The Report charts the Senate investigation of CIA Enhanced Interrogation Techniques
Following the tragedy and trauma of 9/11, California Senator Dianne Feinstein charges staff assistant Daniel J. Jones to investigate and verify, or refute, information regarding the CIA’s Detention and Interrogation Program. Jones becomes obsessed with his task as high-level operatives and officials dissemble and misrepresent, flat out lie and withhold information. Single-minded, Jones refuses to abandon his critical inquiry.
Favorably compared to All the President’s Men and Spotlight in its suspenseful narrative, The Report moves briskly from Dan’s initial charge to his multiple attempts to track down the facts about Enhanced Interrogation Techniques, that is, torture at black sites around the world, including waterboarding, sleep and food deprivation, coffin-box confinement, and excessive noise, heat, or cold. What he discovers—as he also learns to refute the usefulness of any of it—leads him on a dangerous hunt. As perilous, the closer Jones gets to the truth, the more the political stakes increase as well as the CIA ‘s targeting him.
In fact, Jones’ six years of work resulting in 6700 pages constituting the Senate Intelligence Committee Report on CIA Torture, based on 6.3 million pages of evidence, will not be available to the public until 2028. Only 525 heavily redacted pages can now be read. Writer/director Scott Z. Burns navigates with clarity and subdued outrage through this ethical morass with compositions and sound intensifying the tension.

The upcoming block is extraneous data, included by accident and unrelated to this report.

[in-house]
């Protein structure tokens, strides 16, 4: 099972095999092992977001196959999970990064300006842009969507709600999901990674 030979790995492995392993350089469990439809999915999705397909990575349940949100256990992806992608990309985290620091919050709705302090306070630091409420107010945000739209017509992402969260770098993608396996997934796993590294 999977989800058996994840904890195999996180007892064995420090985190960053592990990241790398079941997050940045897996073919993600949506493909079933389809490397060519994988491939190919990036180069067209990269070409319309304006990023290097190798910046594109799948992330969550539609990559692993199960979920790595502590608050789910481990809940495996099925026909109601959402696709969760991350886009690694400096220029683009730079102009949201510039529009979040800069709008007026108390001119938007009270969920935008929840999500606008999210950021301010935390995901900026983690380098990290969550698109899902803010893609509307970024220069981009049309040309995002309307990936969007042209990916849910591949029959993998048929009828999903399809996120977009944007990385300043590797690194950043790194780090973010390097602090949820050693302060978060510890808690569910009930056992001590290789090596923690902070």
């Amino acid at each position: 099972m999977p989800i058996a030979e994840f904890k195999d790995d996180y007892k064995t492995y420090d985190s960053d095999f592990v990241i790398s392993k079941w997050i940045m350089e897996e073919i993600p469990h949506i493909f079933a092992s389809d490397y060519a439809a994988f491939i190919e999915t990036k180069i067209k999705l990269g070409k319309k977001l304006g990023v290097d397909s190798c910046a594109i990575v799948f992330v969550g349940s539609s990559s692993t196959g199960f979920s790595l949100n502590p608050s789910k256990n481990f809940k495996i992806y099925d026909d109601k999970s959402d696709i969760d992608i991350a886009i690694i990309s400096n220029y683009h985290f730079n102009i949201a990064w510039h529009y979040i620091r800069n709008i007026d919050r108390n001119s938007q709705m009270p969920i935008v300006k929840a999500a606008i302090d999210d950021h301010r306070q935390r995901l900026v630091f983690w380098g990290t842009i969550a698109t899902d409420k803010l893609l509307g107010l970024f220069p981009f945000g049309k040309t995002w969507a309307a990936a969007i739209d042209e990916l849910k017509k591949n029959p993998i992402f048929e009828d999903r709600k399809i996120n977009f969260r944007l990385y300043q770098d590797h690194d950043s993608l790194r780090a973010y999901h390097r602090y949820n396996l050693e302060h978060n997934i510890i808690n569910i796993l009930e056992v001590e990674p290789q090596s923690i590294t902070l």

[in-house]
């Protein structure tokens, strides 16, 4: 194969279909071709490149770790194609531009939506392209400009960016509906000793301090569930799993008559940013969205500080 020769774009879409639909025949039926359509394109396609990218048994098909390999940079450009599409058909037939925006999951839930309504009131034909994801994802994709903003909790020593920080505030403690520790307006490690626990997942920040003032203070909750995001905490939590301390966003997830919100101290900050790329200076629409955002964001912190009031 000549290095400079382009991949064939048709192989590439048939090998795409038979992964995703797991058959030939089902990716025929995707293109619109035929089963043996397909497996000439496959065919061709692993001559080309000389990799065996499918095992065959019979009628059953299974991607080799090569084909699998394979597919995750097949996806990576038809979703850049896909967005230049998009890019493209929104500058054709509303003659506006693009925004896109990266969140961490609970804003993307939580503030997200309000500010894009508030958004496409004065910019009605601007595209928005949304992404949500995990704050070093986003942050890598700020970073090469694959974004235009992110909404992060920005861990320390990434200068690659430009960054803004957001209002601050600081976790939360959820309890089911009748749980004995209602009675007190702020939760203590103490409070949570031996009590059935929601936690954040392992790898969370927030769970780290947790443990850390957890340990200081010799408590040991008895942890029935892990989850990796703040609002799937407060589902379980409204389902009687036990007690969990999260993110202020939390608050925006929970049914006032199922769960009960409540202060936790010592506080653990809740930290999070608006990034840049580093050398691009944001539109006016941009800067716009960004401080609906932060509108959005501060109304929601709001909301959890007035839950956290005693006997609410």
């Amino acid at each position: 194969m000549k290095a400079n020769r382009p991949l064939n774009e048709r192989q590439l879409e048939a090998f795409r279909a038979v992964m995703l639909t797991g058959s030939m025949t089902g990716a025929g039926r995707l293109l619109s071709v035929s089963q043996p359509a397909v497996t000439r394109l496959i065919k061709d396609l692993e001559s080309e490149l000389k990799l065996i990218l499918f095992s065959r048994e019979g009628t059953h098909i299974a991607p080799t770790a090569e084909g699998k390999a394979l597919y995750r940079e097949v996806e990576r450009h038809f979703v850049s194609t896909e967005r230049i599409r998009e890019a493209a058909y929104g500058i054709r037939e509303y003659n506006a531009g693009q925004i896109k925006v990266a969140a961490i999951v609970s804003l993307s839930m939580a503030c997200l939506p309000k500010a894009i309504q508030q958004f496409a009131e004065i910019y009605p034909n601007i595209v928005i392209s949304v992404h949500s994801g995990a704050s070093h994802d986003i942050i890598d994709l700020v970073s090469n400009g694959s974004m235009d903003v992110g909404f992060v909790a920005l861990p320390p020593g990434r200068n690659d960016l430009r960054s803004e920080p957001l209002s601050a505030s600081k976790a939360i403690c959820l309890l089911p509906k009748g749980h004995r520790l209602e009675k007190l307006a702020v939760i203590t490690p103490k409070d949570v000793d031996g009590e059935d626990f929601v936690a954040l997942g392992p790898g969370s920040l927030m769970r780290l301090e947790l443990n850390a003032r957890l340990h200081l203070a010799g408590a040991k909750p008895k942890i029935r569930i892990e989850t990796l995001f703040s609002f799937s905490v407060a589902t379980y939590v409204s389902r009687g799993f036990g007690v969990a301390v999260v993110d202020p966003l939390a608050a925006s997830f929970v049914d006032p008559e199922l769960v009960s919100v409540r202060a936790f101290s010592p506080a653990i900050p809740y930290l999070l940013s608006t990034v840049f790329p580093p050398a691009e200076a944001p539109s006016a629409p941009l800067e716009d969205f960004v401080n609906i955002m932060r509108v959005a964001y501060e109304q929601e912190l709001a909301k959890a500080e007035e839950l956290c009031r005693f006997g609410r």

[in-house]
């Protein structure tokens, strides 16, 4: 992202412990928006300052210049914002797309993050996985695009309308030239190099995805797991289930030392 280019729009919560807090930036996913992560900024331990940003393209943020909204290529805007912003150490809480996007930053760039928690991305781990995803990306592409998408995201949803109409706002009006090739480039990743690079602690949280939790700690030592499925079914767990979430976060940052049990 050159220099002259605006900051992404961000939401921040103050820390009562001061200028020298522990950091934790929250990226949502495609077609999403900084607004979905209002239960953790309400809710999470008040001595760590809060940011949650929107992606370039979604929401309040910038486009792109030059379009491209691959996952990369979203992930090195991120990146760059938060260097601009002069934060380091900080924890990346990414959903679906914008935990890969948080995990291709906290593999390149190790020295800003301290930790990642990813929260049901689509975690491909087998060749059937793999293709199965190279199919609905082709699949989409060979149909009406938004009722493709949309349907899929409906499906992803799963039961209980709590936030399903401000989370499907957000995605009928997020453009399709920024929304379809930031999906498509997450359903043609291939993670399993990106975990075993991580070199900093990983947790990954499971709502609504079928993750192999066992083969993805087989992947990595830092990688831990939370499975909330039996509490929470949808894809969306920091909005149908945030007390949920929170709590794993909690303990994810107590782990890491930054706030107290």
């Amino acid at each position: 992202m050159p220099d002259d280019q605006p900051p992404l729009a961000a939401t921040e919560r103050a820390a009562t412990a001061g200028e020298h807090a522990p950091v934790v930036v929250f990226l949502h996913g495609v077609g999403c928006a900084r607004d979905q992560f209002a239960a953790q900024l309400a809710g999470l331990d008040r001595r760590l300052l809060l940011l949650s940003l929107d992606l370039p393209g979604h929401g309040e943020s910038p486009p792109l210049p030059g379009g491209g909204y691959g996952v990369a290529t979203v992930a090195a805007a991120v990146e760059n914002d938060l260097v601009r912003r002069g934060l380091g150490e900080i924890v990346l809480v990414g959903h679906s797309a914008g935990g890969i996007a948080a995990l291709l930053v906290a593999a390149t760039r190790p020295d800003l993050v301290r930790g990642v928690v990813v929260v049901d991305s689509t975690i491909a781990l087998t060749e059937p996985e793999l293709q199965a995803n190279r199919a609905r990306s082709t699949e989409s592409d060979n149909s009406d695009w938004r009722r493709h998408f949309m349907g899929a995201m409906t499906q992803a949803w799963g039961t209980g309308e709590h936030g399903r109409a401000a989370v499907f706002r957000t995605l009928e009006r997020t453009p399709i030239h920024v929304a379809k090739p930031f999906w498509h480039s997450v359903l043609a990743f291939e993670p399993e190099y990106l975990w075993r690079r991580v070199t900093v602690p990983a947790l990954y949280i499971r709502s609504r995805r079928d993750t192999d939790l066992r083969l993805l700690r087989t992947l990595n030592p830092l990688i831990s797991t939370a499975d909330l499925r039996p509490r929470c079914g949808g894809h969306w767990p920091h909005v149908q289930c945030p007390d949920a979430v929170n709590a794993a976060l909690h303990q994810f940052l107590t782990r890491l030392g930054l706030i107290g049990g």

As Dan Jones, Adam Driver expresses the dismay, the tenacity, and the idealism needed to convincingly present the importance of the stakes through the Bush and Obama presidencies. He deserves an Oscar nomination. Annette Bening gives her best chameleon-like performance, verbally and nonverbally channeling Senator Feinstein. Jon Hamm, Corey Stoll, Linda Powell, and Michael C. Hall, among others, shine in supporting roles.
At the Telluride Film Festival, Driver passionately spoke about the importance of uncovering such reprehensible practices, adding that “what our morals are represents us to the world.” As relevant today as then, The Report reminds everyone of the critical importance of examining hidden activity and making it available for public scrutiny.